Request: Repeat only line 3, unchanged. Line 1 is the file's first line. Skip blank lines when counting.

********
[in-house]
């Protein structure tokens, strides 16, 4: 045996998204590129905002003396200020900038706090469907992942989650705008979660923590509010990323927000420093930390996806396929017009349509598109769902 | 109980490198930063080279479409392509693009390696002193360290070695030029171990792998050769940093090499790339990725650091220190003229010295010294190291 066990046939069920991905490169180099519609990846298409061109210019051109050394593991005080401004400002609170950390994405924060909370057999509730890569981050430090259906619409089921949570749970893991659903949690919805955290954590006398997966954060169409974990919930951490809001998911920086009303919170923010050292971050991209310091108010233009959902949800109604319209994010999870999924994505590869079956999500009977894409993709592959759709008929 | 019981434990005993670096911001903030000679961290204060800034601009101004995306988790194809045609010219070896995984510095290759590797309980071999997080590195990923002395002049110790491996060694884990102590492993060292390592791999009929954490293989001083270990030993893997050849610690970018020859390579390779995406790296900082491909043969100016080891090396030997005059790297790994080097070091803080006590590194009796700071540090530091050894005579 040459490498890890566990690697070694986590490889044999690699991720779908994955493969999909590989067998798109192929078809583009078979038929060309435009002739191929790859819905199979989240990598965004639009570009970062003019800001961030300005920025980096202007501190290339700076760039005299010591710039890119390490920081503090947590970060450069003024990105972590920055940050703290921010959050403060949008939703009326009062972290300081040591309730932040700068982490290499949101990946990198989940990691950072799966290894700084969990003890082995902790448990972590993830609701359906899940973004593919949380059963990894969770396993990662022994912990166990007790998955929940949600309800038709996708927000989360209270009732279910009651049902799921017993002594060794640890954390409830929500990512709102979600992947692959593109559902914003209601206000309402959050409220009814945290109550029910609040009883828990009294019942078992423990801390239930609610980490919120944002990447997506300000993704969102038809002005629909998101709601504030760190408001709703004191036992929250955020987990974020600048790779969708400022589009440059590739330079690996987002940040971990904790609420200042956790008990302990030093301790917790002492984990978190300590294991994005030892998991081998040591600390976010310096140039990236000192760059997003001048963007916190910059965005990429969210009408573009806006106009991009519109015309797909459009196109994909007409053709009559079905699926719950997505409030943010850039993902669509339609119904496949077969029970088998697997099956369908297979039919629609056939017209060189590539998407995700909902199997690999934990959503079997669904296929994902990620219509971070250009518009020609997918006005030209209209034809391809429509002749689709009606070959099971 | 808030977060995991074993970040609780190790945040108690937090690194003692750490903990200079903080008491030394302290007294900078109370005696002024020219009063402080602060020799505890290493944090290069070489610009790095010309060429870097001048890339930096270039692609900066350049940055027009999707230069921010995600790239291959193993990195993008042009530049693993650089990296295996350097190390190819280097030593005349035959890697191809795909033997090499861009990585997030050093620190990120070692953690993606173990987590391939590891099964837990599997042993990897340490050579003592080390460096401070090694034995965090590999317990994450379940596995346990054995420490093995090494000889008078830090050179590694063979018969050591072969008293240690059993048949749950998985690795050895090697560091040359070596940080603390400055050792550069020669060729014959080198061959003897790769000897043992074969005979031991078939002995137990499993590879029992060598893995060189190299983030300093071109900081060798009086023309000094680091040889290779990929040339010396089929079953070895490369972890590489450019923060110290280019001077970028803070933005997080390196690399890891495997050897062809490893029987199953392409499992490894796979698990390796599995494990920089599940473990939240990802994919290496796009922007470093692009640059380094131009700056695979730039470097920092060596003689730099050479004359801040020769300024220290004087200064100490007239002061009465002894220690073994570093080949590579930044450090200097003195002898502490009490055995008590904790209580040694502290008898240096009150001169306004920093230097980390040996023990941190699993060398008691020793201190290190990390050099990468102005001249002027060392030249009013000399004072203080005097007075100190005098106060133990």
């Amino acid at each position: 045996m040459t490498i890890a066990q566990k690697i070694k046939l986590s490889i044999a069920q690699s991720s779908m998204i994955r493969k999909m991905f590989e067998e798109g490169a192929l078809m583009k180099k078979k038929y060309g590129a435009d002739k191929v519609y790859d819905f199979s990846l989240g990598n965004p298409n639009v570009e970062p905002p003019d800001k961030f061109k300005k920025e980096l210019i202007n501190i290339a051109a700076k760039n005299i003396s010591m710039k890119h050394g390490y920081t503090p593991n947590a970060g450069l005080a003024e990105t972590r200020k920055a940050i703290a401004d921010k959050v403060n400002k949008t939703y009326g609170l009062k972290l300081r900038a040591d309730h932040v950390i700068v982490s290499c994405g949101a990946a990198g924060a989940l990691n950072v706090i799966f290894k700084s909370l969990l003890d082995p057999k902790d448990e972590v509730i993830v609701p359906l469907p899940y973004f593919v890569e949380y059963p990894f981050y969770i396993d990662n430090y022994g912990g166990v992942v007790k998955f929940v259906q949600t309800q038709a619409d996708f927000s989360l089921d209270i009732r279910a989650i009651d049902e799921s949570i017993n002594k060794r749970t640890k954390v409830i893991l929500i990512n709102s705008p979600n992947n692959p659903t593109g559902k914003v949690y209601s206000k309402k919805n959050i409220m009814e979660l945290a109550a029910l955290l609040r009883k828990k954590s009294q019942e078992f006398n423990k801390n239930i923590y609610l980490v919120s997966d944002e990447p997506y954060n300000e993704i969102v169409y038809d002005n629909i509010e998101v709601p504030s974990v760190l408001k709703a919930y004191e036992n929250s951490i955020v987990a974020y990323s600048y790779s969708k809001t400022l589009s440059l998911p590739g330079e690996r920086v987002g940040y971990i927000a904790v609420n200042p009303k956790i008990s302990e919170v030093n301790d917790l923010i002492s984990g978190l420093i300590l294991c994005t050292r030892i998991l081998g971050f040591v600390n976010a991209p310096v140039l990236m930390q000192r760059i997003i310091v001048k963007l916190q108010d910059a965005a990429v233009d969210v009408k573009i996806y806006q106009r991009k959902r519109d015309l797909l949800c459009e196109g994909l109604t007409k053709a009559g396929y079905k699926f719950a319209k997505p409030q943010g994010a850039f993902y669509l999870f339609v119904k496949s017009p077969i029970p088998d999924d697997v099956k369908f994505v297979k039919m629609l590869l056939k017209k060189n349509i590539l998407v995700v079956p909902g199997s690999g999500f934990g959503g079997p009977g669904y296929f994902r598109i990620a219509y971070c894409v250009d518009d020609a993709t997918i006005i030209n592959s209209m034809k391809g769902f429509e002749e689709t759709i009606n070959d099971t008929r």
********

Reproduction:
């Amino acid at each position: 045996m040459t490498i890890a066990q566990k690697i070694k046939l986590s490889i044999a069920q690699s991720s779908m998204i994955r493969k999909m991905f590989e067998e798109g490169a192929l078809m583009k180099k078979k038929y060309g590129a435009d002739k191929v519609y790859d819905f199979s990846l989240g990598n965004p298409n639009v570009e970062p905002p003019d800001k961030f061109k300005k920025e980096l210019i202007n501190i290339a051109a700076k760039n005299i003396s010591m710039k890119h050394g390490y920081t503090p593991n947590a970060g450069l005080a003024e990105t972590r200020k920055a940050i703290a401004d921010k959050v403060n400002k949008t939703y009326g609170l009062k972290l300081r900038a040591d309730h932040v950390i700068v982490s290499c994405g949101a990946a990198g924060a989940l990691n950072v706090i799966f290894k700084s909370l969990l003890d082995p057999k902790d448990e972590v509730i993830v609701p359906l469907p899940y973004f593919v890569e949380y059963p990894f981050y969770i396993d990662n430090y022994g912990g166990v992942v007790k998955f929940v259906q949600t309800q038709a619409d996708f927000s989360l089921d209270i009732r279910a989650i009651d049902e799921s949570i017993n002594k060794r749970t640890k954390v409830i893991l929500i990512n709102s705008p979600n992947n692959p659903t593109g559902k914003v949690y209601s206000k309402k919805n959050i409220m009814e979660l945290a109550a029910l955290l609040r009883k828990k954590s009294q019942e078992f006398n423990k801390n239930i923590y609610l980490v919120s997966d944002e990447p997506y954060n300000e993704i969102v169409y038809d002005n629909i509010e998101v709601p504030s974990v760190l408001k709703a919930y004191e036992n929250s951490i955020v987990a974020y990323s600048y790779s969708k809001t400022l589009s440059l998911p590739g330079e690996r920086v987002g940040y971990i927000a904790v609420n200042p009303k956790i008990s302990e919170v030093n301790d917790l923010i002492s984990g978190l420093i300590l294991c994005t050292r030892i998991l081998g971050f040591v600390n976010a991209p310096v140039l990236m930390q000192r760059i997003i310091v001048k963007l916190q108010d910059a965005a990429v233009d969210v009408k573009i996806y806006q106009r991009k959902r519109d015309l797909l949800c459009e196109g994909l109604t007409k053709a009559g396929y079905k699926f719950a319209k997505p409030q943010g994010a850039f993902y669509l999870f339609v119904k496949s017009p077969i029970p088998d999924d697997v099956k369908f994505v297979k039919m629609l590869l056939k017209k060189n349509i590539l998407v995700v079956p909902g199997s690999g999500f934990g959503g079997p009977g669904y296929f994902r598109i990620a219509y971070c894409v250009d518009d020609a993709t997918i006005i030209n592959s209209m034809k391809g769902f429509e002749e689709t759709i009606n070959d099971t008929r």